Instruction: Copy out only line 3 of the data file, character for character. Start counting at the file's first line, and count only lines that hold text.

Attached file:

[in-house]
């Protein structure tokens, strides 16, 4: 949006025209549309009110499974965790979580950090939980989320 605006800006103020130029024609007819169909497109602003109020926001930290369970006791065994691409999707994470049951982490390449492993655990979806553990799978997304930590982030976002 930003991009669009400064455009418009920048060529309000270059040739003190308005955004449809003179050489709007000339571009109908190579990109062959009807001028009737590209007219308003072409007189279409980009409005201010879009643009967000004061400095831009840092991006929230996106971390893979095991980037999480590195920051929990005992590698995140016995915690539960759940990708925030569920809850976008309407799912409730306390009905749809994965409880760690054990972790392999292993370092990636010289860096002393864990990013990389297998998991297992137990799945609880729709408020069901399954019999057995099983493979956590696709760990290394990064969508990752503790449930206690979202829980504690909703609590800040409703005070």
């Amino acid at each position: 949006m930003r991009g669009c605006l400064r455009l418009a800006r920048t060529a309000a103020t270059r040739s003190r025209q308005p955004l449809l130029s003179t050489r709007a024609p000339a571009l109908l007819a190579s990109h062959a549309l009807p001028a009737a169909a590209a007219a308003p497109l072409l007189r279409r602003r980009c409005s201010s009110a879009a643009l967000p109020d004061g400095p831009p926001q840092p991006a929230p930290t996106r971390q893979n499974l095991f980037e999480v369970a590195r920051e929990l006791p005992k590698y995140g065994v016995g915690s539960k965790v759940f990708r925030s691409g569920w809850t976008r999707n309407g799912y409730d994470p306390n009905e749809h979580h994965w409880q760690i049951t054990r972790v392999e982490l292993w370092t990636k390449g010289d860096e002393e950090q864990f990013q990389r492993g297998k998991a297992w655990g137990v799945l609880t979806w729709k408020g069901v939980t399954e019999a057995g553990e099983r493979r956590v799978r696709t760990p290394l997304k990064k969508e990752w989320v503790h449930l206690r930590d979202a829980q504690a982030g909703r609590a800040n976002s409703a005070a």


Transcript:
């Amino acid at each position: 949006m930003r991009g669009c605006l400064r455009l418009a800006r920048t060529a309000a103020t270059r040739s003190r025209q308005p955004l449809l130029s003179t050489r709007a024609p000339a571009l109908l007819a190579s990109h062959a549309l009807p001028a009737a169909a590209a007219a308003p497109l072409l007189r279409r602003r980009c409005s201010s009110a879009a643009l967000p109020d004061g400095p831009p926001q840092p991006a929230p930290t996106r971390q893979n499974l095991f980037e999480v369970a590195r920051e929990l006791p005992k590698y995140g065994v016995g915690s539960k965790v759940f990708r925030s691409g569920w809850t976008r999707n309407g799912y409730d994470p306390n009905e749809h979580h994965w409880q760690i049951t054990r972790v392999e982490l292993w370092t990636k390449g010289d860096e002393e950090q864990f990013q990389r492993g297998k998991a297992w655990g137990v799945l609880t979806w729709k408020g069901v939980t399954e019999a057995g553990e099983r493979r956590v799978r696709t760990p290394l997304k990064k969508e990752w989320v503790h449930l206690r930590d979202a829980q504690a982030g909703r609590a800040n976002s409703a005070a």